PLEASANTON -- After years of lawsuits and millions of dollars in legal fees, the city of Pleasanton is looking to move forward with new housing developments now that the City Council has approved changes to its general plan.
With a 4-1 vote Tuesday, the council put an end to a series of debates and legal issues dating back over 10 years when state officials first notified Pleasanton that its housing plan was no longer in compliance with state law.
Subsequently, the city faced state lawsuits starting in 2005.
Urban Habitat, an Oakland-based urban justice group, filed a suit against the city in 2006, claiming its voter-approved limit of 29,000 housing units prevented Pleasanton from building its share of affordable housing units, as set by the state.
The suit sparked a four-year court battle that ended in Urban Habitat's favor and an August 2010 settlement that required the city to drop its housing cap and to plan for more housing.
According to City Manager Nelson Fialho, the total payment for all litigation and legal fees has been about $3.9 million. Fialho said the fees don't include staff or in-house time spent by the city's legal team.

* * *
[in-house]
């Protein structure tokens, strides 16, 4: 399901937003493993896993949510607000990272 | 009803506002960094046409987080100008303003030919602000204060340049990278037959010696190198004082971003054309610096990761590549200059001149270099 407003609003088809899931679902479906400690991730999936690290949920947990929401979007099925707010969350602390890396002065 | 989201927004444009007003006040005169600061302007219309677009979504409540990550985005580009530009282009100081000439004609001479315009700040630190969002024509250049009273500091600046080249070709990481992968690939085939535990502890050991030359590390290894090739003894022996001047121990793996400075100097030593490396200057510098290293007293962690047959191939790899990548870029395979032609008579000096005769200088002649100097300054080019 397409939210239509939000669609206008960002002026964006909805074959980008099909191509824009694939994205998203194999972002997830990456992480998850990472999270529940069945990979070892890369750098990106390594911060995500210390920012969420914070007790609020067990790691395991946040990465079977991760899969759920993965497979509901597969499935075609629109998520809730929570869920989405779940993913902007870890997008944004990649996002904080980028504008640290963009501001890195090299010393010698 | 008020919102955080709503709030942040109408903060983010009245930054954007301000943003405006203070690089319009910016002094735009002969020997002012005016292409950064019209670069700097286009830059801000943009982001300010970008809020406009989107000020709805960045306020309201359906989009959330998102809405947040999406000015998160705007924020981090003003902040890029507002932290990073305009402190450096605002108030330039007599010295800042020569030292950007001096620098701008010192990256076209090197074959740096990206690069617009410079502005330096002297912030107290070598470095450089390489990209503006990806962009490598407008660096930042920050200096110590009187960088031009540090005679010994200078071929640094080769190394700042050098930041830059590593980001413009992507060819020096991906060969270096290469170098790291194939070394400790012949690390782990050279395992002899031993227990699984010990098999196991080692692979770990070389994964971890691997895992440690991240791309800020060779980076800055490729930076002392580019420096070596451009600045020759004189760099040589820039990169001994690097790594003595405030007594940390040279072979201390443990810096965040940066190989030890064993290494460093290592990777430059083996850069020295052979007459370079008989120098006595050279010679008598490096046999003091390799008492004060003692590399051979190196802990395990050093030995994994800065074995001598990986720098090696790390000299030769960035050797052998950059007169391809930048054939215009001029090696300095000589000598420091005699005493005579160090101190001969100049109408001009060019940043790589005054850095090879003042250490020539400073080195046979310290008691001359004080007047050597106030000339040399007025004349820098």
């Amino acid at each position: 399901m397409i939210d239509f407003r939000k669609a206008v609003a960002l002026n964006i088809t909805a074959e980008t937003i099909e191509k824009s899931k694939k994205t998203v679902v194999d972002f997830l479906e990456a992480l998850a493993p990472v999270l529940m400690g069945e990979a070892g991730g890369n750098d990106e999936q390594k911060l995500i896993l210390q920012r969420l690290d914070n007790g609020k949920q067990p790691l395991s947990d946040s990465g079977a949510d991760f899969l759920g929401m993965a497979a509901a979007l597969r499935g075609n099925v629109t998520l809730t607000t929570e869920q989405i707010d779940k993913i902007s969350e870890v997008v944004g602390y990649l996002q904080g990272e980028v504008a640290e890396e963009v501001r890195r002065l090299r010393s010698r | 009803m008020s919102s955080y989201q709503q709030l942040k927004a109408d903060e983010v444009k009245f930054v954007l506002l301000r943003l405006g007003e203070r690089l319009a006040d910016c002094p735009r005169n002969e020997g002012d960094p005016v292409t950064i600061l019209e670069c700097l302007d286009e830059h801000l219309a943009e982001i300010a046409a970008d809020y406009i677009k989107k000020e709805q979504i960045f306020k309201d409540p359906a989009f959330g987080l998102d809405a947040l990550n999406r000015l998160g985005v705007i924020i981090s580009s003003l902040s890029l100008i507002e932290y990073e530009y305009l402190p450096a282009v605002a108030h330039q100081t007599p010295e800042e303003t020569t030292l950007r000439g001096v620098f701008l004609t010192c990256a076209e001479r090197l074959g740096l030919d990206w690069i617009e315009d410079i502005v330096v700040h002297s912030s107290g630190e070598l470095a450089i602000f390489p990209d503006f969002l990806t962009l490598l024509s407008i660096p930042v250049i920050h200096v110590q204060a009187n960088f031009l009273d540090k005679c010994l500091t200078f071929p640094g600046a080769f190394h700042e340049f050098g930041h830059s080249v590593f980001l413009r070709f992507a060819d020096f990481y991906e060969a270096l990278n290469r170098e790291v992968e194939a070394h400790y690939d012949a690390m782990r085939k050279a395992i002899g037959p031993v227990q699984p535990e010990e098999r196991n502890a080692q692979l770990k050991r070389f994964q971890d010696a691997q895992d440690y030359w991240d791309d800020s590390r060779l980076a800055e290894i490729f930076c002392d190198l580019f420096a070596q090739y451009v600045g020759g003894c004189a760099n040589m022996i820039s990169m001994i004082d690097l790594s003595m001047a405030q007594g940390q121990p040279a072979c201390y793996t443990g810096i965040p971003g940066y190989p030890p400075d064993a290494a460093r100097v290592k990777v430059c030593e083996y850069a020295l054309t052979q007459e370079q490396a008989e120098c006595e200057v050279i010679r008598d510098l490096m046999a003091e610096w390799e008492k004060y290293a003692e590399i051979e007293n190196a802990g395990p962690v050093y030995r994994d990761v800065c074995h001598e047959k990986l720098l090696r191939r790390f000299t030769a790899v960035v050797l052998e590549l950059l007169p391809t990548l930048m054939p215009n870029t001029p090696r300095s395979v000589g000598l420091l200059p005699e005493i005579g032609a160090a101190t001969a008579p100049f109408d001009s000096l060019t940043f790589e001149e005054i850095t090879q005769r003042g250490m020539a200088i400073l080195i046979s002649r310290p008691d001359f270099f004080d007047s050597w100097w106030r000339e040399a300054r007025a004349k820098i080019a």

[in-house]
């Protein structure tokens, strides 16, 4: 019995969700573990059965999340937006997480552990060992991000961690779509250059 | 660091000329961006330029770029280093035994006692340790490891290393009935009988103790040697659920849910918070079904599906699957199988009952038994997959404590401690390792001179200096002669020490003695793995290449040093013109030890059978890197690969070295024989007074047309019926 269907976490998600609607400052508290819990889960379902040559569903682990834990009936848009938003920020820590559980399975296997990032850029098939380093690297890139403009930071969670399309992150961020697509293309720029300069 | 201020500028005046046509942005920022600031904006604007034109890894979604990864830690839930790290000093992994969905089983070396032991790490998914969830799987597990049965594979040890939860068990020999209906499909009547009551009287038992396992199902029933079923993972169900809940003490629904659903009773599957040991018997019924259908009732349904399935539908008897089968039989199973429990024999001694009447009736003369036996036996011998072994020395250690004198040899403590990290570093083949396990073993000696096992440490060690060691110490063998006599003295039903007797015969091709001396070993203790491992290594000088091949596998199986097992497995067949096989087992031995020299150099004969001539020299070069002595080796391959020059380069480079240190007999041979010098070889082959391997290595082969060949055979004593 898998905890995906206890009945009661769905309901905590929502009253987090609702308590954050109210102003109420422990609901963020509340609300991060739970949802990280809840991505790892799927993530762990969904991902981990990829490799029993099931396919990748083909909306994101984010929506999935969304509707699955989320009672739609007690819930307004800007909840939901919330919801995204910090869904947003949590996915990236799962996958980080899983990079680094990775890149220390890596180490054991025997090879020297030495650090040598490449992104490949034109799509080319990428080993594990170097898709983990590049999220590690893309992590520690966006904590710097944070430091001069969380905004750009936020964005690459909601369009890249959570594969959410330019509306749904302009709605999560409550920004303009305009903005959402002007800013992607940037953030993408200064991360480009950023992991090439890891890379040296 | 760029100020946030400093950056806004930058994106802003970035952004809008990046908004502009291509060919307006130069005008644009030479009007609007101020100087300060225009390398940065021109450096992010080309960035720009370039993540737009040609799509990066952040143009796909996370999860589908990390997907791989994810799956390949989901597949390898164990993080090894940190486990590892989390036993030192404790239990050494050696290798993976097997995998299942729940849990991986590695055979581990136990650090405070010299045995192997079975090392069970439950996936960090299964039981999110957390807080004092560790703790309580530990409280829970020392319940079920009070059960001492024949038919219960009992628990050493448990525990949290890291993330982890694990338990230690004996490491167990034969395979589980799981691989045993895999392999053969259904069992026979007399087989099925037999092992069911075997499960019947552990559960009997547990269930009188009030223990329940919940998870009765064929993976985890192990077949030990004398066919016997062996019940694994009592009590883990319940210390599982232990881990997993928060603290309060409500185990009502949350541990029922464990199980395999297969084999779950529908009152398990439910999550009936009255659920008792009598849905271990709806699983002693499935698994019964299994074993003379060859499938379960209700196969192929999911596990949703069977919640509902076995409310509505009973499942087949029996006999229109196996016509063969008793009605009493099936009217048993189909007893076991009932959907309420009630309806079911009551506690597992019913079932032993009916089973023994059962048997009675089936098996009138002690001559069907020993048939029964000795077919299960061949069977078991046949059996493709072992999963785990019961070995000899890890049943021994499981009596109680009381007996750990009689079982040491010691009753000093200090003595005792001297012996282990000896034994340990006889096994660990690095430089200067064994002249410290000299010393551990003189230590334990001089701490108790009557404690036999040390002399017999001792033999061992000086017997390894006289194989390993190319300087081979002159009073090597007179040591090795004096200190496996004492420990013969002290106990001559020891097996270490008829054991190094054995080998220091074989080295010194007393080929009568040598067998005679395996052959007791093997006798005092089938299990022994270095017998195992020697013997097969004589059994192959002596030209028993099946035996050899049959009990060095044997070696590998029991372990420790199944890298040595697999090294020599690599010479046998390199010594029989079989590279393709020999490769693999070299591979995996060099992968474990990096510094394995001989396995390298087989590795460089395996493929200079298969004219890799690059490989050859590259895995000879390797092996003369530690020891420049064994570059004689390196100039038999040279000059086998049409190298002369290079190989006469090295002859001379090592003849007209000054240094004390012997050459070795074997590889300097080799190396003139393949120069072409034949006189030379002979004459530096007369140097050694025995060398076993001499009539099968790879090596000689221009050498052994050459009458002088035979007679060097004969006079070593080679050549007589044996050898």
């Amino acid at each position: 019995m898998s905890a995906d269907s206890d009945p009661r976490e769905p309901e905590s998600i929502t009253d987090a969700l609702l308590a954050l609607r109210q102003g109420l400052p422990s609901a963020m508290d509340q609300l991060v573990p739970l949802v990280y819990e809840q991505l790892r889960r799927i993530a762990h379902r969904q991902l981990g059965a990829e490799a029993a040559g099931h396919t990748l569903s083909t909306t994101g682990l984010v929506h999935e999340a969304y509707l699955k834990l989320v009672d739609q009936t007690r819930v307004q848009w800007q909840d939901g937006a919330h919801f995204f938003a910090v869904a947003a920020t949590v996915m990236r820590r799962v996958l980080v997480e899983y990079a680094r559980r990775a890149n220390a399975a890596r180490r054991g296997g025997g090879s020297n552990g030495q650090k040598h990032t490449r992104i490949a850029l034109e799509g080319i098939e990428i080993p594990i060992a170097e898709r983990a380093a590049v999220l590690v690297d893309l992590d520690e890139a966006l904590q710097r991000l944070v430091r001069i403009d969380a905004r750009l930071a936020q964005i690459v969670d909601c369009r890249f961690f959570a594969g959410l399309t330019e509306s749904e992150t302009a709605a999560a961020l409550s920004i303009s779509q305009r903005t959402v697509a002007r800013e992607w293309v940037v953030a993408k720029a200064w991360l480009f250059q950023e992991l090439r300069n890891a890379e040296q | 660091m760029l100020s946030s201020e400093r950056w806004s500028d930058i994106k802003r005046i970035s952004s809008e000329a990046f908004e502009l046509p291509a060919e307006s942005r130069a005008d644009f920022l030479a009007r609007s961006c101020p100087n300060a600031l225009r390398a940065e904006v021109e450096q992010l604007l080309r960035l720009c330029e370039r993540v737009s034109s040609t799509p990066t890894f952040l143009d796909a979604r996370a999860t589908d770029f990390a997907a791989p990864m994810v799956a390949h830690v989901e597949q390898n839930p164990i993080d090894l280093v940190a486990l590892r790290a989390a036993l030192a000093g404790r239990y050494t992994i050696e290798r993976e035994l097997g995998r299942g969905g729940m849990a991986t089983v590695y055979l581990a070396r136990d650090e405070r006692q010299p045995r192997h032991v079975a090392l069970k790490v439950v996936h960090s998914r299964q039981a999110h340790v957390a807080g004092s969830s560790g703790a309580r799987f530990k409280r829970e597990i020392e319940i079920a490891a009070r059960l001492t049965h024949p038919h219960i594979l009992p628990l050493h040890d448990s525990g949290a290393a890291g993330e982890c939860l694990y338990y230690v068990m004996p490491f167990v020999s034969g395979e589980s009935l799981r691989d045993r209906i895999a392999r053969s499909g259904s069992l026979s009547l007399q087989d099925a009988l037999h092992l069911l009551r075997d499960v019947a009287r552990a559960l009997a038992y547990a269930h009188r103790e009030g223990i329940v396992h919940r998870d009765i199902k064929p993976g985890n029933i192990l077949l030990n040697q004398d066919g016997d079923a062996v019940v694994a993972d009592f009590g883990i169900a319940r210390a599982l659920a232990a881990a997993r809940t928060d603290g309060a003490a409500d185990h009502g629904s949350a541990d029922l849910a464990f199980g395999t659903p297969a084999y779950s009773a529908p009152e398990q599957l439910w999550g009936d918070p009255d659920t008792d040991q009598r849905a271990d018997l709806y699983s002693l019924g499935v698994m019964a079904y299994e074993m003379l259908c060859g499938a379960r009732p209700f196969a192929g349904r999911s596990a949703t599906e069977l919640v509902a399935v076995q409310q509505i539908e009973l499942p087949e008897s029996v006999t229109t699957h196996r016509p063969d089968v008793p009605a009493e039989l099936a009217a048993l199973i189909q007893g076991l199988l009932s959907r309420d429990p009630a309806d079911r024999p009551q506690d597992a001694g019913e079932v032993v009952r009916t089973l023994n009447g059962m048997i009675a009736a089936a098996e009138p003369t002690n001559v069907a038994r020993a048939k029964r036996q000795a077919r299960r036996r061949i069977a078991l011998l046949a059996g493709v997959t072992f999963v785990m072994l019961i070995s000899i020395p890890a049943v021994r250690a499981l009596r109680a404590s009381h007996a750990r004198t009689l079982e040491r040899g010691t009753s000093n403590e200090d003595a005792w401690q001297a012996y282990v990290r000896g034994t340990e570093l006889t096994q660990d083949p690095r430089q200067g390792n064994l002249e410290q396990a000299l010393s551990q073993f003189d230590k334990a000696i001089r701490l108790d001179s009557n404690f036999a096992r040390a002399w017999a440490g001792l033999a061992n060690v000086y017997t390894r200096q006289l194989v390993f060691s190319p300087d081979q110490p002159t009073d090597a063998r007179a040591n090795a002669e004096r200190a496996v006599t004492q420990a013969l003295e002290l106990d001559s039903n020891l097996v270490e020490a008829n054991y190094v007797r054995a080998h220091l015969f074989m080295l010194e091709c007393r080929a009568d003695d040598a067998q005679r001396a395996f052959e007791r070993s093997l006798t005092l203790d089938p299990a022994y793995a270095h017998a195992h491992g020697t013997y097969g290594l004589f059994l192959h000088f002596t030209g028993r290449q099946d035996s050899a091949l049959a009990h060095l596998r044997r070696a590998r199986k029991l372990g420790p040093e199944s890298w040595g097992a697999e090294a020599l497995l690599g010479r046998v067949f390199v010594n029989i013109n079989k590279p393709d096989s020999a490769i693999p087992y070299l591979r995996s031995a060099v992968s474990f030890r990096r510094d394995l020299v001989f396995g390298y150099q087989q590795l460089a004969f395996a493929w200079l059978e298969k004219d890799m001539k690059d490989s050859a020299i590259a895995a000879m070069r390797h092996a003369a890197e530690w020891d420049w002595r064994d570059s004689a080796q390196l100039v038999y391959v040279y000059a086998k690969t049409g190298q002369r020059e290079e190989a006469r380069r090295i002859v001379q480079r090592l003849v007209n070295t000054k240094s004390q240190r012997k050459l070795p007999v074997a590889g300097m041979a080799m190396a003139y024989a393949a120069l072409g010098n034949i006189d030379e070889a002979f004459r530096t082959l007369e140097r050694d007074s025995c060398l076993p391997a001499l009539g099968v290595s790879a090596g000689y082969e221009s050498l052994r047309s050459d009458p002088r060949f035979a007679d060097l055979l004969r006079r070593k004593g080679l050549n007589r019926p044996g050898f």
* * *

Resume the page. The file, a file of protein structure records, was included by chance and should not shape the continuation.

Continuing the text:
"All of this is now over," he said. "... We will no longer be the target of lawsuits."
Tuesday's vote was decided after extensive discussions, during which the council rezoned numerous acres of land around town to allow the city to be in line with state and court-ordered requirements. The rezoning will allow for more housing for low- to moderate-income families.
The only council member to vote against the measure was Cindy McGovern, who said she was concerned that because of the change, the state will now have more oversight on local zoning and development issues.
Contact Katie Nelson at 925-847-2164 or follow her at Twitter.com/katienelson210.